Massasoit Community College

Brockton, MA, United States

Massasoit Community College

Brockton, MA, United States
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Oguma A.Y.,University of Louisiana at Lafayette | Oguma A.Y.,Massasoit Community College | Klerks P.L.,University of Louisiana at Lafayette
Ecotoxicology | Year: 2015

Much work has focused on the effects of metal-contaminated sediment on benthic community structure, but effects on ecosystem functions have received far less attention. Decomposition has been widely used as an integrating metric of ecosystem function in lotic systems, but not for lentic ones. We assessed the relationship between low-level sediment lead (Pb) contamination and leaf-litter decomposition in a lentic system. We measured 30-day weight loss in 30 litter-bags that were deployed along a Pb-contamination gradient in a cypress-forested lake. At each deployment site we also quantified macrobenthos abundance, dissolved oxygen, water depth, sediment organic content, sediment silt/clay content, and both total sediment and porewater concentrations of Cd, Cu, Ni, Pb and Zn. Principal components (PC) analysis revealed a negative relationship between Pb concentration and benthic macroinvertebrate abundance, and this covariation dominated the first PC axis (PC1). Subsequent correlation analyses revealed a negative relationship between PC1 and percent leaf-litter loss. Our results indicate that leaf-litter decomposition was related to sediment Pb and benthic macroinvertebrate abundance. They also showed that ecosystem function may be affected even where sediment Pb concentrations are mostly below threshold-effects sediment quality guidelines—a finding with potential implications for sediment risk assessment. Additionally, the litter-bag technique used in this study showed promise as a tool in risk assessments of metal-contaminated sediments in lentic systems. © 2015, Springer Science+Business Media New York.

News Article | October 28, 2016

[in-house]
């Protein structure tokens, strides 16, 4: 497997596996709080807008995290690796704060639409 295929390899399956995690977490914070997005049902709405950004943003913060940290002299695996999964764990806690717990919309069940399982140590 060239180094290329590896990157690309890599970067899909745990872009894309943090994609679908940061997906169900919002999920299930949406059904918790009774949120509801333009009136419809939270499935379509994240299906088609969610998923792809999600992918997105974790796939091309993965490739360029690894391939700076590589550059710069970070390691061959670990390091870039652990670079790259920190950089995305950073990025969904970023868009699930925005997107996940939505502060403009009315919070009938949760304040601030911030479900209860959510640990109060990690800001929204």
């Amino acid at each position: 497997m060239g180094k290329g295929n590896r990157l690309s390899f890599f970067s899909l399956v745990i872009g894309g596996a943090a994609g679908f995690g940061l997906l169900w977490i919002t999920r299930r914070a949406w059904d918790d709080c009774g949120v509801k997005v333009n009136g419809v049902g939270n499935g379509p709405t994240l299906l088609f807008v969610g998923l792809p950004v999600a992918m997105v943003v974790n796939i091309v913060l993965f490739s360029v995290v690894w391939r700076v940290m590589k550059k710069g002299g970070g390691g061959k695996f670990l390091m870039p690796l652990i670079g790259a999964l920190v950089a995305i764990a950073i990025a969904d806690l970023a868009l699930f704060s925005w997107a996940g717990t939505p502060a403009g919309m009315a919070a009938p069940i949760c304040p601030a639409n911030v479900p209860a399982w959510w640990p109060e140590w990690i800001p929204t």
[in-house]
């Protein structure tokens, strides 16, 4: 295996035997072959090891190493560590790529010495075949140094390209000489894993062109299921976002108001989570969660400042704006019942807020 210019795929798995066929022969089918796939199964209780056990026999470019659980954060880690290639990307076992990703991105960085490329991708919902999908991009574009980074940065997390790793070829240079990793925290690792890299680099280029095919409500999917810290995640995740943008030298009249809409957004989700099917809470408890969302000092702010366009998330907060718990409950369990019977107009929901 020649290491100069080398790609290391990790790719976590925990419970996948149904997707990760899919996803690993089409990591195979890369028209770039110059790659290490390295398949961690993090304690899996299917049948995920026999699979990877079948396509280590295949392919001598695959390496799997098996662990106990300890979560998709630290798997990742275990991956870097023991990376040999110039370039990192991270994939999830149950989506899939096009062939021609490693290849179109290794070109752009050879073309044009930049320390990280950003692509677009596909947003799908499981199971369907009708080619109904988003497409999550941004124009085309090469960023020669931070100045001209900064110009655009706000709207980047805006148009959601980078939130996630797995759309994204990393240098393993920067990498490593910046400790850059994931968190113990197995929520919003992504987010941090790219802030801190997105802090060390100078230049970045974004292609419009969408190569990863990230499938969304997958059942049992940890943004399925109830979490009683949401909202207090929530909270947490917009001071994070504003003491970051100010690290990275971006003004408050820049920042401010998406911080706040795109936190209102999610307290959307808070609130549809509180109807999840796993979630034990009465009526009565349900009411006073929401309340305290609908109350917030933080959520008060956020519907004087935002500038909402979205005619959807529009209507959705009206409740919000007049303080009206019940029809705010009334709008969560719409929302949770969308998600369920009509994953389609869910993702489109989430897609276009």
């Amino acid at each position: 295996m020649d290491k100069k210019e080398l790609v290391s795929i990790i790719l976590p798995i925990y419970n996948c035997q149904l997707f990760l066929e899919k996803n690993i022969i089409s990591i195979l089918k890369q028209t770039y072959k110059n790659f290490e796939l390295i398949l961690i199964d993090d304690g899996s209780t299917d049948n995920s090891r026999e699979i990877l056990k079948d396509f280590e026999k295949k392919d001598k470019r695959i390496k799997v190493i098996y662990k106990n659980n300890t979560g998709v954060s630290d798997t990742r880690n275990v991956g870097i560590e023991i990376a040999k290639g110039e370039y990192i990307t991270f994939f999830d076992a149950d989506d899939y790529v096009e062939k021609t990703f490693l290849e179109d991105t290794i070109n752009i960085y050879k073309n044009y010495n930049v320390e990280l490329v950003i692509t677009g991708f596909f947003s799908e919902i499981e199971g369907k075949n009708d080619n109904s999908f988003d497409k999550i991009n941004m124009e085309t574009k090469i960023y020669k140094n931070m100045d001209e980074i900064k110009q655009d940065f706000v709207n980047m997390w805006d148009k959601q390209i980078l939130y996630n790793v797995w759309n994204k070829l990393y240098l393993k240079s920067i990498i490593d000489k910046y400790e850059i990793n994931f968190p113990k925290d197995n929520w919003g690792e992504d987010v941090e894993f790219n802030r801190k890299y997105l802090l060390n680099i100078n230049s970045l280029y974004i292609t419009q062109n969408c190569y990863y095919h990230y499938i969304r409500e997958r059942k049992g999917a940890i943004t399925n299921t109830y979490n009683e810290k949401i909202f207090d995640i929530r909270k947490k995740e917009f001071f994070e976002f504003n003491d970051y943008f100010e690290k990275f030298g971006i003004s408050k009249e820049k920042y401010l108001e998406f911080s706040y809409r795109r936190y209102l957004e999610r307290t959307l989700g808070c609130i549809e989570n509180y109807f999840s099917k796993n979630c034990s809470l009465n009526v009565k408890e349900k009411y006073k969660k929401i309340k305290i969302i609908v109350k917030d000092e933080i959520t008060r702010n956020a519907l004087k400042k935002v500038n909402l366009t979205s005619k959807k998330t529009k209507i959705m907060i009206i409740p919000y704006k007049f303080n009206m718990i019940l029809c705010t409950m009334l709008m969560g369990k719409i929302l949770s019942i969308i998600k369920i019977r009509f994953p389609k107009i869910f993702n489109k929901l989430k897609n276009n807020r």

Leading online higher education resource provider has released its rankings of the Best Online Colleges in Massachusetts for 2016-2017. A two- and four-year school list was created for each state, with the following receiving top honors: University of Massachusetts - Lowell, Amherst and Dartmouth campuses, Westfield State University and Lesley University for four-year schools; Bunker Hill Community College, Holyoke Community College, Middlesex Community College, Massasoit Community College and Greenfield Community College for two-year schools. "The Massachusetts Department of Education has been steadily working on initiatives to ramp up college completion numbers by 2025,” said Dan Schuessler, CEO and Founder of "These colleges are examples of how higher education in Massachusetts is becoming more flexible, offering affordable, top-quality online learning programs to help more students earn degrees.” To earn a spot on the Best Online Colleges in Massachusetts’s list, schools are required to meet several stringent base qualifications. Each institution must be an accredited, public or private not-for-profit college or university. Schools must also fall within specific affordability guidelines, offering in-state tuition rates below $5,000 annually at two-year schools and below $25,000 annually at four-year schools. A complete lists of colleges on the two- and four-year lists are included below. To learn more about where each specifically falls in the ranking and find more details about the data analysis and methodology used to score each state, visit the following link: The two-year schools honored as the Best Online Colleges in Massachusetts for 2016 are: Berkshire Community College Bristol Community College Bunker Hill Community College Greenfield Community College Holyoke Community College Massachusetts Bay Community College Massasoit Community College Middlesex Community College Northern Essex Community College Roxbury Community College The four-year schools honored as the Best Online Colleges in Massachusetts for 2016 are: Fitchburg State University Framingham State University Hebrew College Lesley University Massachusetts Maritime Academy National Graduate School of Quality Management Salem State University University of Massachusetts - Amherst University of Massachusetts - Boston University of Massachusetts - Dartmouth University of Massachusetts - Lowell Westfield State University began in 2011 to provide quality data and information about pursuing an affordable higher education. Our free community resource materials and tools span topics such as financial aid and college savings, opportunities for veterans and people with disabilities, and online learning resources. We feature higher education institutions that have developed online learning environments that include highly trained faculty, new technology and resources, and online support services to help students achieve educational and career success. We have been featured by nearly 1,100 postsecondary institutions and nearly 120 government organizations.